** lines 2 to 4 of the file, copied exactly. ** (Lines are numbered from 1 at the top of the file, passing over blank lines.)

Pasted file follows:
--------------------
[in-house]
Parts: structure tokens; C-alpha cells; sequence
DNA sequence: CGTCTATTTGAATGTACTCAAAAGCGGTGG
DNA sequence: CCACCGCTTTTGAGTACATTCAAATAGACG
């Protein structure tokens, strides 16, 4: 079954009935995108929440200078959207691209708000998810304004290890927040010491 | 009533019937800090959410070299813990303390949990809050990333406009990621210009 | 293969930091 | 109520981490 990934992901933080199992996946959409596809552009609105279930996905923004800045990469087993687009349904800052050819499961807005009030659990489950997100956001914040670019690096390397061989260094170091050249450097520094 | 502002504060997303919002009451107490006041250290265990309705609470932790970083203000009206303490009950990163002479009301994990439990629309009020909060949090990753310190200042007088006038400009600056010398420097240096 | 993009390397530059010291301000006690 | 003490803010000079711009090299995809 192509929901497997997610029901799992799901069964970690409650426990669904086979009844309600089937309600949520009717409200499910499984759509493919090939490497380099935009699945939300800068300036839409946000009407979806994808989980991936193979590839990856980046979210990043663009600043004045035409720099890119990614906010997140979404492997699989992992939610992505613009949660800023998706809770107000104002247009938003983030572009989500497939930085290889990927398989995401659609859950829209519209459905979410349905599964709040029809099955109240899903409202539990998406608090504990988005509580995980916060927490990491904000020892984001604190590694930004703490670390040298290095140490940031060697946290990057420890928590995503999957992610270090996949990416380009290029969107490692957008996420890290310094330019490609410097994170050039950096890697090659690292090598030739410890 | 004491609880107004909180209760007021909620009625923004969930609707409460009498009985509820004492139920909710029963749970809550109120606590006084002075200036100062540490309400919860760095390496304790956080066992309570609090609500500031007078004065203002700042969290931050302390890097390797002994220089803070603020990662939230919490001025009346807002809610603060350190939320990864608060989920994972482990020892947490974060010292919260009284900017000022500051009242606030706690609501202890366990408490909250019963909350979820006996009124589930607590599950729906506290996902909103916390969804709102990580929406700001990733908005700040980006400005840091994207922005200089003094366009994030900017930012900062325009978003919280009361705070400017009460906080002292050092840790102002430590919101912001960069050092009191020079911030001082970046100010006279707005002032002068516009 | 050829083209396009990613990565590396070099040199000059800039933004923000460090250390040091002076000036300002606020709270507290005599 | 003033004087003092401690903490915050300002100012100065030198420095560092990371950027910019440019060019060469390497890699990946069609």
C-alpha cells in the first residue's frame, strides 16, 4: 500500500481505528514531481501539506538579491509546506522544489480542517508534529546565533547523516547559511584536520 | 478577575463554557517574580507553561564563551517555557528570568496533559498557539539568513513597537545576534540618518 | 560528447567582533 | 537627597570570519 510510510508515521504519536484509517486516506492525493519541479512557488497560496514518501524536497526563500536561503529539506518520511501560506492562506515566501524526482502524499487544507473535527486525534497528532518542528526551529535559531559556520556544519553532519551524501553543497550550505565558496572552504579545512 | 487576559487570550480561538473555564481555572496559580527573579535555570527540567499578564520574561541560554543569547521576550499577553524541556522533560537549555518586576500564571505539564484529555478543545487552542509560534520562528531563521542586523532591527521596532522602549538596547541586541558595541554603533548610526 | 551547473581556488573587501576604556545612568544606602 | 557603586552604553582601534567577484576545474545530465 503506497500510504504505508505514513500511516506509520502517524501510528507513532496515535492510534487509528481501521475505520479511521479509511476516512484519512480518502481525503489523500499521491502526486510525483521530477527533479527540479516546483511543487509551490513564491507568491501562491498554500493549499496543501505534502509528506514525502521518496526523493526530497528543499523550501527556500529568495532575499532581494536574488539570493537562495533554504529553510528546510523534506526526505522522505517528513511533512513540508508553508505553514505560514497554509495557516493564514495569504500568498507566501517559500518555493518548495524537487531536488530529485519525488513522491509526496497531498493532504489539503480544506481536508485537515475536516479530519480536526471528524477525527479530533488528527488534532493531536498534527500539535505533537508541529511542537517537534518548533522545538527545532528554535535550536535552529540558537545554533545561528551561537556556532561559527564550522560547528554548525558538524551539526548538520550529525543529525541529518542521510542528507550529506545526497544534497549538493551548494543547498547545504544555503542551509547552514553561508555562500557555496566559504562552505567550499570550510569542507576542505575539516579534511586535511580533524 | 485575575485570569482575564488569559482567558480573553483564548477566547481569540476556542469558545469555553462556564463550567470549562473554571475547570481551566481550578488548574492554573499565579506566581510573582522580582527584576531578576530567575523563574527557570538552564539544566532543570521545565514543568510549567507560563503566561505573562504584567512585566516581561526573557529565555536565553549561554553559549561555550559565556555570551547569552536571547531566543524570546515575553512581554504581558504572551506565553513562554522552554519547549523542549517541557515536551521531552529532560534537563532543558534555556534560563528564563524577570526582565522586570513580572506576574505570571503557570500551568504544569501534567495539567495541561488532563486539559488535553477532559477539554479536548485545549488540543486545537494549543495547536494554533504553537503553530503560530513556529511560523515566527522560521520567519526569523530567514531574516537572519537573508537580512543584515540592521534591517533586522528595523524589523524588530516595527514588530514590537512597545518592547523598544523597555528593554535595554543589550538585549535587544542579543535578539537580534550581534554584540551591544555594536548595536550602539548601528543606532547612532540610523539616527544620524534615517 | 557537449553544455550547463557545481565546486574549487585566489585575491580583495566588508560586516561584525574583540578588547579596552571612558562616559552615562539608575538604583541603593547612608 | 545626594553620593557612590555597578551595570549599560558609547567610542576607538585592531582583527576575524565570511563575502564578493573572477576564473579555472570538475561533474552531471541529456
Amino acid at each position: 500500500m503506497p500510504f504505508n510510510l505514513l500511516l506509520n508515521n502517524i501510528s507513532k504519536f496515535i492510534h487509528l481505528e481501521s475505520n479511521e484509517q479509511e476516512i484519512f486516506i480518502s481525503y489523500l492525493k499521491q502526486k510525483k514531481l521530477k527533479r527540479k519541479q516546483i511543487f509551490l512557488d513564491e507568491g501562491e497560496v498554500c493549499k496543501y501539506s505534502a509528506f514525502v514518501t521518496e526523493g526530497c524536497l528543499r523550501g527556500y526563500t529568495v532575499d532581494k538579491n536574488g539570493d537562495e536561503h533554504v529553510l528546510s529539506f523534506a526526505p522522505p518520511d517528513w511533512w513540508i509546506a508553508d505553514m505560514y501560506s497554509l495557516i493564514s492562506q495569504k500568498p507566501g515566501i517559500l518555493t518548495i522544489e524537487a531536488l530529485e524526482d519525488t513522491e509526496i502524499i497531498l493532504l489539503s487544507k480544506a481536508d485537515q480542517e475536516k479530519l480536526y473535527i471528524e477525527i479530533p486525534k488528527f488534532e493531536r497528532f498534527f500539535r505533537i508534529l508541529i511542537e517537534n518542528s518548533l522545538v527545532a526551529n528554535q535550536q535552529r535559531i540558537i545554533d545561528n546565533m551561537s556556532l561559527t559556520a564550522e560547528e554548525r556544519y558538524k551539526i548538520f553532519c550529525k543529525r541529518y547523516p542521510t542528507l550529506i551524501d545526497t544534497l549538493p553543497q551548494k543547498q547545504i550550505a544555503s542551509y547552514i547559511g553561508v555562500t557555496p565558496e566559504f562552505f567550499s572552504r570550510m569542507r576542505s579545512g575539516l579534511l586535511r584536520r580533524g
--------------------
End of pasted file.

Parts: structure tokens; C-alpha cells; sequence
DNA sequence: CGTCTATTTGAATGTACTCAAAAGCGGTGG
DNA sequence: CCACCGCTTTTGAGTACATTCAAATAGACG